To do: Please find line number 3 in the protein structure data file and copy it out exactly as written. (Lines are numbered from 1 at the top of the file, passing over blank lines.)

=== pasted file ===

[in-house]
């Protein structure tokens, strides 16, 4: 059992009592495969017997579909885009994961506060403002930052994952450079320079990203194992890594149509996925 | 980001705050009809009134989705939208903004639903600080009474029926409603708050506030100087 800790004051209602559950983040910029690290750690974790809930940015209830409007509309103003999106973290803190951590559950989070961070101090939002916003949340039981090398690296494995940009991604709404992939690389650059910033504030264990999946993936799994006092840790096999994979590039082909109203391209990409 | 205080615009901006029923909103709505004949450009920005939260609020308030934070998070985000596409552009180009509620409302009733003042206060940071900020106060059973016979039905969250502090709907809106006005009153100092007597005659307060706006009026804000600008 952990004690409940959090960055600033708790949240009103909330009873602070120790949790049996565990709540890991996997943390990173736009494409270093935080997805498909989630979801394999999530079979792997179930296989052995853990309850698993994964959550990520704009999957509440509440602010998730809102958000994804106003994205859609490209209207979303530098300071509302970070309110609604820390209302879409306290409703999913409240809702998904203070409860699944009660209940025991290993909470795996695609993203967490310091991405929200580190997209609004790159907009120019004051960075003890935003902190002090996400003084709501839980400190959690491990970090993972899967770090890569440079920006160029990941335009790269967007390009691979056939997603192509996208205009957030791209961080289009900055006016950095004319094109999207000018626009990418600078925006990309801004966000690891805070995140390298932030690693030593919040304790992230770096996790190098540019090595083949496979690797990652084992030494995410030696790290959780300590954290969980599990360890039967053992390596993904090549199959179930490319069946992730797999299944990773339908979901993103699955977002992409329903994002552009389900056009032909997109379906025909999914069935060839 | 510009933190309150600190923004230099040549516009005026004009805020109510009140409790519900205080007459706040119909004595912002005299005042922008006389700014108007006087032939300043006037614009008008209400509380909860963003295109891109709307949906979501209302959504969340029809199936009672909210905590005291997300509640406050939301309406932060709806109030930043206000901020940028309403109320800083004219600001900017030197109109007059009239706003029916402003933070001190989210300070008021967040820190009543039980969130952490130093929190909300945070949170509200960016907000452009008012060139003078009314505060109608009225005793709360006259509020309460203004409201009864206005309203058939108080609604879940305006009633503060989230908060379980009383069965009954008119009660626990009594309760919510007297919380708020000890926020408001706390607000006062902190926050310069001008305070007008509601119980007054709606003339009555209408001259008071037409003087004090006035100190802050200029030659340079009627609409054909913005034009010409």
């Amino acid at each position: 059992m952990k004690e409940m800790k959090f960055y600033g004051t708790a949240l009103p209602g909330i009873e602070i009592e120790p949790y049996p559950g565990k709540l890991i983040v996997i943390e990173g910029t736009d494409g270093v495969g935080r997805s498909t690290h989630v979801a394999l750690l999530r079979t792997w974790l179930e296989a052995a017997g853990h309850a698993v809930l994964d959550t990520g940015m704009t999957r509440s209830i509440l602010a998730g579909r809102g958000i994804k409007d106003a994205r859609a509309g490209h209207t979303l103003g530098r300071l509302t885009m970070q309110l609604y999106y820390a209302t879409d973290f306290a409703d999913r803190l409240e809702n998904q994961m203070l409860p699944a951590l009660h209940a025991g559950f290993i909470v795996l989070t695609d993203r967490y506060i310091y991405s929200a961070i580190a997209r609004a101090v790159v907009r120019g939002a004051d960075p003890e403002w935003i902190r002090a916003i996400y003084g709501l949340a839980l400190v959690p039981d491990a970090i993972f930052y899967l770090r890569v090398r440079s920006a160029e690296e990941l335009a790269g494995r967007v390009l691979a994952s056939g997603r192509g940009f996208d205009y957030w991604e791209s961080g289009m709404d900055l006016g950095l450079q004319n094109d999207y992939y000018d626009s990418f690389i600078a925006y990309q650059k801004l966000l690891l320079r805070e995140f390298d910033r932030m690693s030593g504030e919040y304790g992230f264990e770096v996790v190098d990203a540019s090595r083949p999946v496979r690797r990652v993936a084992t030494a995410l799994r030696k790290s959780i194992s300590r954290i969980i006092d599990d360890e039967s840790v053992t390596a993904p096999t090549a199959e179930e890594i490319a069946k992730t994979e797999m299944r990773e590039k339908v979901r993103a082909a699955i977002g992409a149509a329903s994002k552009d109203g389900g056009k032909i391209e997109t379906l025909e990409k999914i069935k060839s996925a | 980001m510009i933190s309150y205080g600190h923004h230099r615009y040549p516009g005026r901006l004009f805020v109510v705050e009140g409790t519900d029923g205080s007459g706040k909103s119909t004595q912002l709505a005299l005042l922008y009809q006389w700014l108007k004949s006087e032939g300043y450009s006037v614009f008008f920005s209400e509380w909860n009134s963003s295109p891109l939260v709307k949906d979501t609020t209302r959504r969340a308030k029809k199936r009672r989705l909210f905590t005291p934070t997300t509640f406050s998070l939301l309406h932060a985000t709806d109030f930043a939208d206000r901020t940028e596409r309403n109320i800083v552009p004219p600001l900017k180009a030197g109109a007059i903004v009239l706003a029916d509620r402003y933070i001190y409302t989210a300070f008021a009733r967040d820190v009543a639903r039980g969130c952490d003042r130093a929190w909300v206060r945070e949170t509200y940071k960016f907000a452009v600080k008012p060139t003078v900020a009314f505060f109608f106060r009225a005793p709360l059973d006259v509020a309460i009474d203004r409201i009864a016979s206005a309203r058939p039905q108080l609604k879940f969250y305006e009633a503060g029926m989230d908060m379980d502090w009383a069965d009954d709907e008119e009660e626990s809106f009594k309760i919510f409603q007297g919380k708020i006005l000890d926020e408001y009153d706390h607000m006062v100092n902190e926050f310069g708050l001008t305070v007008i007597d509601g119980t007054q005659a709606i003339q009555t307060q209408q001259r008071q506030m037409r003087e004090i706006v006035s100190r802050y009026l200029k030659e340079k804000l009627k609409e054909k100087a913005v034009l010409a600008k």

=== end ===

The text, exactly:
């Amino acid at each position: 059992m952990k004690e409940m800790k959090f960055y600033g004051t708790a949240l009103p209602g909330i009873e602070i009592e120790p949790y049996p559950g565990k709540l890991i983040v996997i943390e990173g910029t736009d494409g270093v495969g935080r997805s498909t690290h989630v979801a394999l750690l999530r079979t792997w974790l179930e296989a052995a017997g853990h309850a698993v809930l994964d959550t990520g940015m704009t999957r509440s209830i509440l602010a998730g579909r809102g958000i994804k409007d106003a994205r859609a509309g490209h209207t979303l103003g530098r300071l509302t885009m970070q309110l609604y999106y820390a209302t879409d973290f306290a409703d999913r803190l409240e809702n998904q994961m203070l409860p699944a951590l009660h209940a025991g559950f290993i909470v795996l989070t695609d993203r967490y506060i310091y991405s929200a961070i580190a997209r609004a101090v790159v907009r120019g939002a004051d960075p003890e403002w935003i902190r002090a916003i996400y003084g709501l949340a839980l400190v959690p039981d491990a970090i993972f930052y899967l770090r890569v090398r440079s920006a160029e690296e990941l335009a790269g494995r967007v390009l691979a994952s056939g997603r192509g940009f996208d205009y957030w991604e791209s961080g289009m709404d900055l006016g950095l450079q004319n094109d999207y992939y000018d626009s990418f690389i600078a925006y990309q650059k801004l966000l690891l320079r805070e995140f390298d910033r932030m690693s030593g504030e919040y304790g992230f264990e770096v996790v190098d990203a540019s090595r083949p999946v496979r690797r990652v993936a084992t030494a995410l799994r030696k790290s959780i194992s300590r954290i969980i006092d599990d360890e039967s840790v053992t390596a993904p096999t090549a199959e179930e890594i490319a069946k992730t994979e797999m299944r990773e590039k339908v979901r993103a082909a699955i977002g992409a149509a329903s994002k552009d109203g389900g056009k032909i391209e997109t379906l025909e990409k999914i069935k060839s996925a | 980001m510009i933190s309150y205080g600190h923004h230099r615009y040549p516009g005026r901006l004009f805020v109510v705050e009140g409790t519900d029923g205080s007459g706040k909103s119909t004595q912002l709505a005299l005042l922008y009809q006389w700014l108007k004949s006087e032939g300043y450009s006037v614009f008008f920005s209400e509380w909860n009134s963003s295109p891109l939260v709307k949906d979501t609020t209302r959504r969340a308030k029809k199936r009672r989705l909210f905590t005291p934070t997300t509640f406050s998070l939301l309406h932060a985000t709806d109030f930043a939208d206000r901020t940028e596409r309403n109320i800083v552009p004219p600001l900017k180009a030197g109109a007059i903004v009239l706003a029916d509620r402003y933070i001190y409302t989210a300070f008021a009733r967040d820190v009543a639903r039980g969130c952490d003042r130093a929190w909300v206060r945070e949170t509200y940071k960016f907000a452009v600080k008012p060139t003078v900020a009314f505060f109608f106060r009225a005793p709360l059973d006259v509020a309460i009474d203004r409201i009864a016979s206005a309203r058939p039905q108080l609604k879940f969250y305006e009633a503060g029926m989230d908060m379980d502090w009383a069965d009954d709907e008119e009660e626990s809106f009594k309760i919510f409603q007297g919380k708020i006005l000890d926020e408001y009153d706390h607000m006062v100092n902190e926050f310069g708050l001008t305070v007008i007597d509601g119980t007054q005659a709606i003339q009555t307060q209408q001259r008071q506030m037409r003087e004090i706006v006035s100190r802050y009026l200029k030659e340079k804000l009627k609409e054909k100087a913005v034009l010409a600008k």